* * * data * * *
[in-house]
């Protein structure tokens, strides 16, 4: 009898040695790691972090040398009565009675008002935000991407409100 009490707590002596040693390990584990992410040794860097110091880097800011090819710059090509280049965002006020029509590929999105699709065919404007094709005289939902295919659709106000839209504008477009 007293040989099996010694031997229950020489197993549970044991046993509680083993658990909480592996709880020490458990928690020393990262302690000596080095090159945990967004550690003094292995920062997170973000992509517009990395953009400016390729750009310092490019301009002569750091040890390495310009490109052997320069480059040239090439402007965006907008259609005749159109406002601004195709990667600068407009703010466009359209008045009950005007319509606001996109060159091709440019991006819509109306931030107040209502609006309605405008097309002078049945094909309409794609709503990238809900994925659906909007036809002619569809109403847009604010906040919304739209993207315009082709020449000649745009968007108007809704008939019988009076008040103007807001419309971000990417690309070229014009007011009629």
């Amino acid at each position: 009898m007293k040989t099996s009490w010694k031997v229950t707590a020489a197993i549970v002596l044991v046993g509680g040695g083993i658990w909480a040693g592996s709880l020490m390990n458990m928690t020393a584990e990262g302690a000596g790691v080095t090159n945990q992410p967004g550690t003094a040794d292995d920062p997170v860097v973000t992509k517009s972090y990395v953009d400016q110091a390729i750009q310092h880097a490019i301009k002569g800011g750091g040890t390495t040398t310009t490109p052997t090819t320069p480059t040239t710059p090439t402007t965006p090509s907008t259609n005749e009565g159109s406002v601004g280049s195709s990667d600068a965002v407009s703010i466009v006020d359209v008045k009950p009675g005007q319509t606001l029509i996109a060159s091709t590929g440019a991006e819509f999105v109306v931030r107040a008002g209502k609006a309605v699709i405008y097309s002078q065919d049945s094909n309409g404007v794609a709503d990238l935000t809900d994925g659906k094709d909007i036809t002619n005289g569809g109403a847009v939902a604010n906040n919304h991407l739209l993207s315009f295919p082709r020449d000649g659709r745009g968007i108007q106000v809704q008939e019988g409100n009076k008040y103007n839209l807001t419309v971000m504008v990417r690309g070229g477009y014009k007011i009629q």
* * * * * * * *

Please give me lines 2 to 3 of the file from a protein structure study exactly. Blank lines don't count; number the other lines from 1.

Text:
């Protein structure tokens, strides 16, 4: 009898040695790691972090040398009565009675008002935000991407409100 009490707590002596040693390990584990992410040794860097110091880097800011090819710059090509280049965002006020029509590929999105699709065919404007094709005289939902295919659709106000839209504008477009 007293040989099996010694031997229950020489197993549970044991046993509680083993658990909480592996709880020490458990928690020393990262302690000596080095090159945990967004550690003094292995920062997170973000992509517009990395953009400016390729750009310092490019301009002569750091040890390495310009490109052997320069480059040239090439402007965006907008259609005749159109406002601004195709990667600068407009703010466009359209008045009950005007319509606001996109060159091709440019991006819509109306931030107040209502609006309605405008097309002078049945094909309409794609709503990238809900994925659906909007036809002619569809109403847009604010906040919304739209993207315009082709020449000649745009968007108007809704008939019988009076008040103007807001419309971000990417690309070229014009007011009629």
């Amino acid at each position: 009898m007293k040989t099996s009490w010694k031997v229950t707590a020489a197993i549970v002596l044991v046993g509680g040695g083993i658990w909480a040693g592996s709880l020490m390990n458990m928690t020393a584990e990262g302690a000596g790691v080095t090159n945990q992410p967004g550690t003094a040794d292995d920062p997170v860097v973000t992509k517009s972090y990395v953009d400016q110091a390729i750009q310092h880097a490019i301009k002569g800011g750091g040890t390495t040398t310009t490109p052997t090819t320069p480059t040239t710059p090439t402007t965006p090509s907008t259609n005749e009565g159109s406002v601004g280049s195709s990667d600068a965002v407009s703010i466009v006020d359209v008045k009950p009675g005007q319509t606001l029509i996109a060159s091709t590929g440019a991006e819509f999105v109306v931030r107040a008002g209502k609006a309605v699709i405008y097309s002078q065919d049945s094909n309409g404007v794609a709503d990238l935000t809900d994925g659906k094709d909007i036809t002619n005289g569809g109403a847009v939902a604010n906040n919304h991407l739209l993207s315009f295919p082709r020449d000649g659709r745009g968007i108007q106000v809704q008939e019988g409100n009076k008040y103007n839209l807001t419309v971000m504008v990417r690309g070229g477009y014009k007011i009629q």